Page:Notes and Queries - Series 7 - Volume 9.djvu/112

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[7th S. IX. FEB. 8, '90.

to Sigismund, and demanded an explanation openly accusing him of treachery. The prince denied everything, and empowered them to resis Basta if they suspected him of any hostile intention. Székely acted as he was told, and, though the old soldier had but little time left for preparing his mere handful of followers for the battle, he gallantly barred the way of the imperial troops as they approached the bridge over the river Maros at Tövis, near Alba Julia, but was defeated by Basta's overwhelming force on July 2, 1602, and obliged to seek shelter with his friend and protector the Pasha of Temesvár. In the mean time the envoys whom Sigismund had sent to the emperor returned from Prague. Their avowed mission had been to offer Rudolf a few fortified towns on the Hungarian frontier, and thereby induce him to conclude peace in order to put an end to all the miseries, the wholesale bloodshed, pillage, and destruction in Transylvania, and also to settle the claims of the prince's wife, Maria Christierna. But his confidential man, Father Marietti, had secret instructions to present to the emperor his master's complete submission, and on certain conditions to hand over the principality to the house of Austria. Rudolf, of course, accepted the proposal, and granted to Sigismund the ownership of the Libochowitz estates in Bohemia,[1] besides a substantial pension.

The prince, with an escort furnished by Basta, left his country amidst the execrations of his unfortunate people on July 26, 1602. He did not return again to Transylvania, but died abroad, and was buried at Prague.

P.S.—I am very much obliged to the Rev. E. Marshall for kindly supplying the reference to the source of the motto, and to Mr. Ellis for the extract from Ashton's book. The Pocahontas story has been fully dealt with, both by English and American writers, and does not come within the scope of our present inquiry. C. C. B. will find a reply to his communication in the next article.

(To be continued.)


The acquisition of the third and suppressed volume of Wilkes's reprint of the North Briton[2] has enabled me to complete the subjoined memoranda, which I hope will prove acceptable, as an attempt to compile a bibliography of that publication. They will, at all events, serve to correct the imperfect and misleading notices by Lowndes and Allibone, which, sometimes copied and sometimes conjecturally corrected by booksellers, have led to almost inextricable confusion. I should be particularly glad to know of any other edition. Those given below— with the exception of the two Dublin editions and the London edition of 1772—are in my own possession.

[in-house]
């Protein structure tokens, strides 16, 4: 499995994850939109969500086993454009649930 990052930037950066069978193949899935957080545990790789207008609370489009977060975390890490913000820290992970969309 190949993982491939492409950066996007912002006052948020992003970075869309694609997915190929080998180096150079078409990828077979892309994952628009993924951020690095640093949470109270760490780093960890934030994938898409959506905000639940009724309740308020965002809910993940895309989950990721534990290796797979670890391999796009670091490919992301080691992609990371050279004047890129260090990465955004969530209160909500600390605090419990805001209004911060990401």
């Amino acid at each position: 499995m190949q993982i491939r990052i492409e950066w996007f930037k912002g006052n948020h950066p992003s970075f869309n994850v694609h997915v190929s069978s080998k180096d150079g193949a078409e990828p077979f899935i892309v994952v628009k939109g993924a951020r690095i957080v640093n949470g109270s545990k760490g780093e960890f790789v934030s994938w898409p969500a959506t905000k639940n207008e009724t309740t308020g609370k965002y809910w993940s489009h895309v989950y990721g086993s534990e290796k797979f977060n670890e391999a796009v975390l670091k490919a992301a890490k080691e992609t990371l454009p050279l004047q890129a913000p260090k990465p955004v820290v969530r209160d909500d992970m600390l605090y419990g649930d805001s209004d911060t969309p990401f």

A.—The Original Issue.

The North Briton. Nos. I. to XLVI. Polio. 1762-63.

This is the original issue of the North Briton, the first number of which appeared on Saturday, June 5, 1762, and which was continued weekly until April 2, 1763 the date of No. 44. No. 45 was published April 23, and No. 46 Nov. 12, 1763. The first forty-five numbers were "printed for G. Kearsley, in Ludgate St." My copy of No. 46 was "printed for J. Williams, near the Mitre Tavern, Fleet Street"; the copy in the King's Library, British Museum, has a different imprint, and is apparently an authorized reprint: "Printed (now) by especial appointment for E. Sumpter, bookseller, in Fleet Street, where letters to the North Briton (post paid) will be received." No. 45 contains an advertisement:—

"Proposals for Printing by Subscription, in two volumes octavo, the North Briton, with corrections, additions, explanatory notes, and a copious Index of names and characters. Price half a Guinea, to be paid at the time of subscribing. The volumes will be delivered on the first day of July, 1763. Subscriptions are taken by G. Kearsley in Ludgate Street, and by the booksellers of Aberdeen, Edinburgh, and Glasgow. N.B. The names of Subscribers will not be printed."

B.—First Collected Edition (Nos. I. to XLV.).

The North Briton. London: printed for J. Williams near the Mitre Tavern, Fleet Street. 1763. Two volumes. Small 8vo.[3]

This, which is the first collected edition as advertised, was printed by Wilkes in his own house. For thus reprinting No. 45 Wilkes was fined and imprisoned; Williams, the publisher, was fined, imprisoned, and pilloried. In the notes to these volumes, which must have been published July, 1763, there are several references to vol. iii., which was not printed until the end of the year and was never published.

C.—The Suppressed Volume.

The North Briton. "Sunt quibus in Satira videar nimis acer et ultra Legem tendere opus" (Hor.). Vol. III. London, Printed for J. Williams, Fleet Street, near the Mitre Tavern. 1763. Small 8vo.

The contents of this volume were given in 'N. & Q.,' Aug. 10, 1889. It is only necessary to repeat lere that, according to Almon and other authorities, it was never published. Almon says that all but a few copies distributed to friends were burned. There is a copy in the Guildhall Library.

  1. Capt. Smith says that these lands were in Silesia. He has evidently read something about a previous grant (i. e., that of Oppeln and Ratibor, which are in Silesia) by the emperor to Bathory. I shall have occasion to again refer to this subject when I come to discuss the famous "Patent."
  2. 'N. & Q.,' 7th S.. viii. 101.
  3. The motto on the title-page of vol. i. is, "Quis novus hic nostris successit sedibus hospes?" (Virgil); on that of vol. ii., "Nostris illuserit advena regnis?" (Virgil).